Every other Saturday, Mathieu from Hardware Revolution goes through his e-mail inbox and previous comments and answers five to ten of the best questions left by you, the readers, on computer hardware topics and many other things.
Got a question? Post it in the comments and make sure to subscribe to the comments to read other people questions and my answers!
Let’s get started!
Q: Which versions of Windows 7 support the virtual Windows XP mode?
A: Windows 7 Professional and Windows 7 Ultimate, both in 32 and 64 bit.
Note that you can buy an eligible version of Windows Vista and upgrade to the corresponding version of Windows 7 when it’s available on October 22nd.
Q: Will I see any performance difference if I use a motherboard with 8X PCI-Express slots, for a Crossfire or SLI setup?
A: Only in one case and that is if you use an older motherboard that still uses the older PCI-Express 1.0 slots. With any recent motherboard equipped with PCI-Express 2.0 slots, you will not see any difference between 8X and 16X and this is true for even the highest-end setup. You will get a performance hit from using a 4X slot though.
You can read an excellent review on this matter with a Core i7 920 and three Geforce GTX 285 in Three-Way SLI by Hot Hardware here.
Q: Are there any good SSD (Solid State Drive) available for less than 100 dollars?
A: Hardly. There’s a PQI 32GB at $85: http://bit.ly/bywma but I have very little information on it, regarding the controller and if there’s TRIM support, which I highly doubt.
It’s not the fastest drive, but it’s the really low latencies that matter for SSD and quick booting/quick launching applications. I wouldn’t recommend it, it’s more at your own risk.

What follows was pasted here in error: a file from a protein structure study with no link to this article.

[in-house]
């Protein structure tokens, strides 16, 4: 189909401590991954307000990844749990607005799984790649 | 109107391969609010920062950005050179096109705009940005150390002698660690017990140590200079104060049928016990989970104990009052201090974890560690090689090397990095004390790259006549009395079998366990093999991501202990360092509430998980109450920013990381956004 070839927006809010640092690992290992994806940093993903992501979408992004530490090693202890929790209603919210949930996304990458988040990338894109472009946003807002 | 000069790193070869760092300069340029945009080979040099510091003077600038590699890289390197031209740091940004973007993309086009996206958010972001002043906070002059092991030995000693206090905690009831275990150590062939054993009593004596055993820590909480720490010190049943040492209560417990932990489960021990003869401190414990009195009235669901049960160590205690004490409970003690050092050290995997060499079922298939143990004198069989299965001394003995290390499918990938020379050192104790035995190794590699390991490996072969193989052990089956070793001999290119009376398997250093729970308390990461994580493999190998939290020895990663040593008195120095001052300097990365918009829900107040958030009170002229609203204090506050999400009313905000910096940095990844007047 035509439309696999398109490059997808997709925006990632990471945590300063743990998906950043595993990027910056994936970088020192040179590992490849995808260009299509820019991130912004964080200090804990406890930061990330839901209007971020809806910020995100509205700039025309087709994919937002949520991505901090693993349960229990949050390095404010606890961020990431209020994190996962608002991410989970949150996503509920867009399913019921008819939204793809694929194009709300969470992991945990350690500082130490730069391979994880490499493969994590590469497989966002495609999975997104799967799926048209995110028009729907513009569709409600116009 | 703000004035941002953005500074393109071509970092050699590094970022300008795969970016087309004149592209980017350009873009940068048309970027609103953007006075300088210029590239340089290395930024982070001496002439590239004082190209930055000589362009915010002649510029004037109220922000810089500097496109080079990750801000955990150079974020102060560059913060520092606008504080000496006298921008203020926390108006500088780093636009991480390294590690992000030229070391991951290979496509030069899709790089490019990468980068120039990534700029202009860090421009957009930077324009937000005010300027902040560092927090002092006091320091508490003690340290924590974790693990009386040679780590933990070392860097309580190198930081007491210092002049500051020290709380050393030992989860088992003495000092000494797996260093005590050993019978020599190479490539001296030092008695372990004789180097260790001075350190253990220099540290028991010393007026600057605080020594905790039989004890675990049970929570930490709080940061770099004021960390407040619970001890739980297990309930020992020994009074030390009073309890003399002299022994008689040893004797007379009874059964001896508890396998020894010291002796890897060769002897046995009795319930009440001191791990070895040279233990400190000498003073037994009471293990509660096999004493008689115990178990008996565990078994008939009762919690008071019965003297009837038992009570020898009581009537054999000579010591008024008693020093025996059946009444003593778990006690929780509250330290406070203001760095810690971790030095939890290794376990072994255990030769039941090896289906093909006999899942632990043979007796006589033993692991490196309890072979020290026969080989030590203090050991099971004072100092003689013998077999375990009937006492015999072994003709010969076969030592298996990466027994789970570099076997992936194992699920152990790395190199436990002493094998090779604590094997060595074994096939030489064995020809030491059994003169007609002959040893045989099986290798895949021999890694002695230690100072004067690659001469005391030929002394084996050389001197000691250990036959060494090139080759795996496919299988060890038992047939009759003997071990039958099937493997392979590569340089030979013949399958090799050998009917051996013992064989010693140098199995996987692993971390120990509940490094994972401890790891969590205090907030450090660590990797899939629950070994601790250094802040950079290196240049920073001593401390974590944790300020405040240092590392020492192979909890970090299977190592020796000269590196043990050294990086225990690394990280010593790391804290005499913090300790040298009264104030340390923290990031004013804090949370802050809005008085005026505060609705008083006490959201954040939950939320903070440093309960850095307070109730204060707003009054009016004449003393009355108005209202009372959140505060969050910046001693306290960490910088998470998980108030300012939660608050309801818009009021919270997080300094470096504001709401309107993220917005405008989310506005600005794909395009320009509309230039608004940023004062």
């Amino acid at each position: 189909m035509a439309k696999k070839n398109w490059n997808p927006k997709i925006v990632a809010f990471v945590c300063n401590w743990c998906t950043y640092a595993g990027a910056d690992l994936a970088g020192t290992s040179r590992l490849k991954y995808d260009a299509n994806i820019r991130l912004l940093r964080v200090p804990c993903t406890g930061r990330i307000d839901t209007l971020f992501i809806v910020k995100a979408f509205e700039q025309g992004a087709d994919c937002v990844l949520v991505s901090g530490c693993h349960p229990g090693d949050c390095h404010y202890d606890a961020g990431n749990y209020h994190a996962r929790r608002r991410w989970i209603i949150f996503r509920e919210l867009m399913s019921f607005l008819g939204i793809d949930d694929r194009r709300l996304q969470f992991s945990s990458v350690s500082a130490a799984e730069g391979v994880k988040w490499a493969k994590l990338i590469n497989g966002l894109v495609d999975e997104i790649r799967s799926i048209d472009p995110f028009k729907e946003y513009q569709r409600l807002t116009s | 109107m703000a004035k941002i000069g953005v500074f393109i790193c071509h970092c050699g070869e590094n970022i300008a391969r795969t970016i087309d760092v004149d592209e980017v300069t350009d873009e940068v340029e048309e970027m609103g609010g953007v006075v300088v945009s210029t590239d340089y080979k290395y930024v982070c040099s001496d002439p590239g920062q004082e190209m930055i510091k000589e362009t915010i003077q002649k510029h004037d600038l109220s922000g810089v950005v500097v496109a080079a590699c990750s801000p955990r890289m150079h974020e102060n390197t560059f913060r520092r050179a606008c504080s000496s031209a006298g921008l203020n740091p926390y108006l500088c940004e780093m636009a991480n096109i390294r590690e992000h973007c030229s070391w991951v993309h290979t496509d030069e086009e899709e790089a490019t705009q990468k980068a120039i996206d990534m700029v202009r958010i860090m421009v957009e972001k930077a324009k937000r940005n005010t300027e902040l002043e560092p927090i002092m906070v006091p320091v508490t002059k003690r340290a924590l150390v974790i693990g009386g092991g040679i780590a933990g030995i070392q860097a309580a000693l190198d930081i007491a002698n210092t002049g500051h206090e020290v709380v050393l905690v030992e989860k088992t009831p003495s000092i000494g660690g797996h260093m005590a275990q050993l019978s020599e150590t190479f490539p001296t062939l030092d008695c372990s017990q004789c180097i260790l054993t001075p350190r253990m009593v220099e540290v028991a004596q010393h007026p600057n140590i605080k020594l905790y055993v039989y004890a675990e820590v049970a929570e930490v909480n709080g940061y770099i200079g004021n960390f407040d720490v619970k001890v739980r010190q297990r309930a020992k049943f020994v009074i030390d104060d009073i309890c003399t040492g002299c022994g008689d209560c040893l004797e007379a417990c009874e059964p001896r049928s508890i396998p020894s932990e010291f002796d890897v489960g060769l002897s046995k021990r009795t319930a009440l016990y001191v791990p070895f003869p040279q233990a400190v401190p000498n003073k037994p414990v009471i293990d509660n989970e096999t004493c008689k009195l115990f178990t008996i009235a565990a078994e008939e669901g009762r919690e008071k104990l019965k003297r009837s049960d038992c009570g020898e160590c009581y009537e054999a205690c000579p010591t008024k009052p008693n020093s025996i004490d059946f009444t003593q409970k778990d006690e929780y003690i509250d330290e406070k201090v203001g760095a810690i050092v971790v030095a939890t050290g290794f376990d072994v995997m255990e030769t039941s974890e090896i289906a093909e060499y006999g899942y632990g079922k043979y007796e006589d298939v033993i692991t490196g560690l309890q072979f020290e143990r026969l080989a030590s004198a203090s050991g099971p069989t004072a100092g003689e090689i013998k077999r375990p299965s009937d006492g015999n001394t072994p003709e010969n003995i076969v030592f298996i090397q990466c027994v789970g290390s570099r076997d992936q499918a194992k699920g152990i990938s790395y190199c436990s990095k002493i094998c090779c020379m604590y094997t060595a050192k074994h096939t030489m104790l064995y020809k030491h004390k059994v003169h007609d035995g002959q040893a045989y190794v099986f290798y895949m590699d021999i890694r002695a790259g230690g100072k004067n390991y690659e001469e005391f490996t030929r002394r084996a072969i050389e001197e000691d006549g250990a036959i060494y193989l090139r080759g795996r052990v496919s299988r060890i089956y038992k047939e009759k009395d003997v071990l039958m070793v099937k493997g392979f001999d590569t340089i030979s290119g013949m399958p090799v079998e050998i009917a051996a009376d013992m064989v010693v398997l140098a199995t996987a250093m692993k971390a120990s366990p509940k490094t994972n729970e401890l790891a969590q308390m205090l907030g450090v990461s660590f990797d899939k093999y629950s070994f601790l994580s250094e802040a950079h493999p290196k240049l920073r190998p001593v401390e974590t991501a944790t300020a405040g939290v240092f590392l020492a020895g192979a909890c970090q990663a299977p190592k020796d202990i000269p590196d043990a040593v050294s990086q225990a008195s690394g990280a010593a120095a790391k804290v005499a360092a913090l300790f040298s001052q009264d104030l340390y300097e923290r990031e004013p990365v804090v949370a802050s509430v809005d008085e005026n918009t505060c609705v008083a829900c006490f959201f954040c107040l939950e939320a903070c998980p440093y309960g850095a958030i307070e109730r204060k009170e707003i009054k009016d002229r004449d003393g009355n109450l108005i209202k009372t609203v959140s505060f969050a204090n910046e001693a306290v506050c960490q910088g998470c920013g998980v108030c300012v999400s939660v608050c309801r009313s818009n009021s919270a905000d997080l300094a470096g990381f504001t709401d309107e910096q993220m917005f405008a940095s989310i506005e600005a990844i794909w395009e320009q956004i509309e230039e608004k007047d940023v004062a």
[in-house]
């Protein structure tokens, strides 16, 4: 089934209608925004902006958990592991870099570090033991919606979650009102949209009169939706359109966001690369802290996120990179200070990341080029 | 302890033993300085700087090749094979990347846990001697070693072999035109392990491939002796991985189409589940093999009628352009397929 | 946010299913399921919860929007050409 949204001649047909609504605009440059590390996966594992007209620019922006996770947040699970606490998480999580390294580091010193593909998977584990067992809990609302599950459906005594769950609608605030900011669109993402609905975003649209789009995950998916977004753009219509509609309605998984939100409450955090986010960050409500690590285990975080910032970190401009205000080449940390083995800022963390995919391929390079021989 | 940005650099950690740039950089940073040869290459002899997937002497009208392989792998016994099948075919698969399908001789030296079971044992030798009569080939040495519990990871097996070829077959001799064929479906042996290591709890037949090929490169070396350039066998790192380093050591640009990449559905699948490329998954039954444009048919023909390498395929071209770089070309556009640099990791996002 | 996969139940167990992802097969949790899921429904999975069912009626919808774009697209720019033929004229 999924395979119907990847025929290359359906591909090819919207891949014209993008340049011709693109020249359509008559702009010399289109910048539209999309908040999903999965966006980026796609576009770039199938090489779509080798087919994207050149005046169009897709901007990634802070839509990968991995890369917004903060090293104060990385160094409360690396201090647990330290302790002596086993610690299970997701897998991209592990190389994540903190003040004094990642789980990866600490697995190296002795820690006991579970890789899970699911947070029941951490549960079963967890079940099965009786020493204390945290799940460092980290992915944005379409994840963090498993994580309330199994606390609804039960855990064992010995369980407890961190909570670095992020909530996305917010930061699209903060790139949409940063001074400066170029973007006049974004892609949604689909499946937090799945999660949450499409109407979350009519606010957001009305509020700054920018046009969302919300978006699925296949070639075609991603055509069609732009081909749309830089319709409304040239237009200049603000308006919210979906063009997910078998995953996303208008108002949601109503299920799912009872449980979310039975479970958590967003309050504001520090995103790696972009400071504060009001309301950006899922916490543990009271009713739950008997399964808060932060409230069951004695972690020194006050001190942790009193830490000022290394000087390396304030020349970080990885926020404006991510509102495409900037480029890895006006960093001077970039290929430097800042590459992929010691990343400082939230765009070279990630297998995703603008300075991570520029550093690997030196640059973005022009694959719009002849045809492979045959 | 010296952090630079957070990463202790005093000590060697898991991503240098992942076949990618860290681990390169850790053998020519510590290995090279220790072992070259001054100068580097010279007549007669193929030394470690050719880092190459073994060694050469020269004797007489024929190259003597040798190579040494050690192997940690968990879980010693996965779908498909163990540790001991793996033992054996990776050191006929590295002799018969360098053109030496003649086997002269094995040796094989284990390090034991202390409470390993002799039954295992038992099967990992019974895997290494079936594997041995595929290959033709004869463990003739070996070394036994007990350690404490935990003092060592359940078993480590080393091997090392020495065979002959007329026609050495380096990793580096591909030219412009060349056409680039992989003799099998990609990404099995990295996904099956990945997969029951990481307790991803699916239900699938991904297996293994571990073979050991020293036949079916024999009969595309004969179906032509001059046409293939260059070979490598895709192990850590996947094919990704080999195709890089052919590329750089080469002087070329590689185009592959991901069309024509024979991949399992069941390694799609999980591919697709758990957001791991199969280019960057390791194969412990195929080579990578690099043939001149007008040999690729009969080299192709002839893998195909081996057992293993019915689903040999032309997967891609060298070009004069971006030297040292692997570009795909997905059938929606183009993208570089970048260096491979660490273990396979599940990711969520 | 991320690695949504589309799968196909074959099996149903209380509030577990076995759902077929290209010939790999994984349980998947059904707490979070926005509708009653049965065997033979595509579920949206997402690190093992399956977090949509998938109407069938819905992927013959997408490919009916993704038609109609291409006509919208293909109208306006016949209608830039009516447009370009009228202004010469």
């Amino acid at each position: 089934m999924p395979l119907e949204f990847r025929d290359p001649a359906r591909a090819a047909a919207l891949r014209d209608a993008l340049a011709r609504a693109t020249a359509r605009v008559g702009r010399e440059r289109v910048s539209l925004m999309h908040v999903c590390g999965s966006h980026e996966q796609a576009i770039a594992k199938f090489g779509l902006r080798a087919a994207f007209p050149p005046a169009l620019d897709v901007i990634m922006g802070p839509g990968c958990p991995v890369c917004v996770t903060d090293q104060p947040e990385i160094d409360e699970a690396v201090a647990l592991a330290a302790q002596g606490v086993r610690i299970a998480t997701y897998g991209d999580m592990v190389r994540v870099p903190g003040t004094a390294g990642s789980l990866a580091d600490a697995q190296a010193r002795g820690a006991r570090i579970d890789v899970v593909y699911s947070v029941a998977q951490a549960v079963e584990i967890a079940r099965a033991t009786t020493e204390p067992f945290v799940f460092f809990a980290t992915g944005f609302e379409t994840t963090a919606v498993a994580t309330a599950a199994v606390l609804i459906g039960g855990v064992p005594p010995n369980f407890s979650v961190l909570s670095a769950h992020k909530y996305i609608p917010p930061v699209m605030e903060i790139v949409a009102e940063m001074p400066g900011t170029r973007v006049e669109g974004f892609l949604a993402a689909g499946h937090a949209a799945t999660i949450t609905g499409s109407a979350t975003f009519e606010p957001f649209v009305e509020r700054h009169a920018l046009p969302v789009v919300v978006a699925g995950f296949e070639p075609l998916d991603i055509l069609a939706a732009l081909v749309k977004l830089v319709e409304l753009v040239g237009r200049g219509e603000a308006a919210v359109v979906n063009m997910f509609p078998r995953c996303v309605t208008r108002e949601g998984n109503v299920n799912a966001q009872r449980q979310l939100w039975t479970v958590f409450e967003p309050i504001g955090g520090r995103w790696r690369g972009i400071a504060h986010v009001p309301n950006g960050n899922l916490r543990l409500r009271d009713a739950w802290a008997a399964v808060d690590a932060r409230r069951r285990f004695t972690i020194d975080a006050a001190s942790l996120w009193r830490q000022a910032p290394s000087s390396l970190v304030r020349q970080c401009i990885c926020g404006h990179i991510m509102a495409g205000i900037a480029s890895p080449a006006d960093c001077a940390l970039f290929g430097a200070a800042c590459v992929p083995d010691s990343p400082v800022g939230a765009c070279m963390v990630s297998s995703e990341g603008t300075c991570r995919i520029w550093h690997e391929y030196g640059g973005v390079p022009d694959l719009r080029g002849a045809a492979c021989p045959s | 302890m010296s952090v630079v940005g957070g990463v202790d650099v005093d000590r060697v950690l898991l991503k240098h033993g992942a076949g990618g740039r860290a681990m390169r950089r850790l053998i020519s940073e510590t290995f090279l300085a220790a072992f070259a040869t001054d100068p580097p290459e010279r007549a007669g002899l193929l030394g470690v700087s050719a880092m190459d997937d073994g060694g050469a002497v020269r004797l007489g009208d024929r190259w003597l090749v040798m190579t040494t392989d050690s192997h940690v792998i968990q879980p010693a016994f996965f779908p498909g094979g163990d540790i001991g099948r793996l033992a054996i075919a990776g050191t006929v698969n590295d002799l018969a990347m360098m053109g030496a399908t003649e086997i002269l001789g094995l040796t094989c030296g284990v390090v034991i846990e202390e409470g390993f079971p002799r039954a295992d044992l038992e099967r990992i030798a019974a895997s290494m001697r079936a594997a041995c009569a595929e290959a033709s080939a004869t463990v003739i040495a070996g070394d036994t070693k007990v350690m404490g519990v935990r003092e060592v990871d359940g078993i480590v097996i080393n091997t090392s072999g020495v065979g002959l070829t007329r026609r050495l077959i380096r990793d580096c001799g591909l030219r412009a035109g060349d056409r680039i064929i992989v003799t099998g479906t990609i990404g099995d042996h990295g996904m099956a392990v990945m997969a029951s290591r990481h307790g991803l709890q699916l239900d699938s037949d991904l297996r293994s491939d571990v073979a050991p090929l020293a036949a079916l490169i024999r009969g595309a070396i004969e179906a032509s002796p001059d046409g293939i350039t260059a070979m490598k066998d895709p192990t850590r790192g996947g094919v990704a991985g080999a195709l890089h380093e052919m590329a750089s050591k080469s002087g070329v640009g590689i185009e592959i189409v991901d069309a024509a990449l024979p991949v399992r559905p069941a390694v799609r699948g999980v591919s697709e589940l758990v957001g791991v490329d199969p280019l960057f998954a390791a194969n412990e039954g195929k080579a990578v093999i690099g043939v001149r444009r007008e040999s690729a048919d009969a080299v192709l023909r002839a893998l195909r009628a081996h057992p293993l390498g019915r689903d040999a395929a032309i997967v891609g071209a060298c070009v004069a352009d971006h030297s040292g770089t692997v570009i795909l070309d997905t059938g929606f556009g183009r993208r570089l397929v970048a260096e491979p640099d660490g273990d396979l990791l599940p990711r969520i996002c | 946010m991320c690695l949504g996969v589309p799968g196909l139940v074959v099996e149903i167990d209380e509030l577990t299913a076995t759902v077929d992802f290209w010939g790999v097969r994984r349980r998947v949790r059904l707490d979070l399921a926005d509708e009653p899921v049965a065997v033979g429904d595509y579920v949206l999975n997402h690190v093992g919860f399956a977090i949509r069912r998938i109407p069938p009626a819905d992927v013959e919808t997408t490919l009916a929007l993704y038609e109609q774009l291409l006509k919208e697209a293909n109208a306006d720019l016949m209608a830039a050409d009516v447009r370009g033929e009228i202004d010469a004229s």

Instead, I would recommend that you read my latest guide, the Best SSD for your money: August 2009 edition where I give many tips regarding SSD, what you need to know and which SSD offer the best value right now.
Q: Are SLI ready motherboards also support Crossfire?
A: No, with one exception: Motherboards based on Intel’s X58 chipset, with the socket 1366 for Core i7 CPUs, all support Crossfire.
Q: Is there a cost efficient way to combine SSD with RAID to make a relatively cost efficient system at the same time as having a fail-safe auto-backup system?
A: You can use RAID on SSD in the same way as you can use RAID on mechanical hard drive, it’s the exact same process.
However, it’s hardly cost-efficient to do so at this point as SSDs are still very expensive and you have to remember that if you use RAID 1 for data redundancy, you will effectively only have the capacity of one of two drives. Considering the capacity of SSD, this is hardly desirable.
The best solution is to use a single SSD to host Windows and frequently used or heavy programs to have them load faster and to use two higher capacity mechanical hard drives in a RAID 1 setup by themselves for data redundancy.
Once you installed Windows, make a copy of your SSD and save it on your RAID 1 hard drives. That way, you can restore your Windows installation back to when it was working flawlessly if you run in any trouble.
You can also use a software to automatically backup important files to your RAID 1 setup on a daily basis.
Have any question? Leave it below in the comments and I’ll answer it.
That’s it for today. Have a great weekend!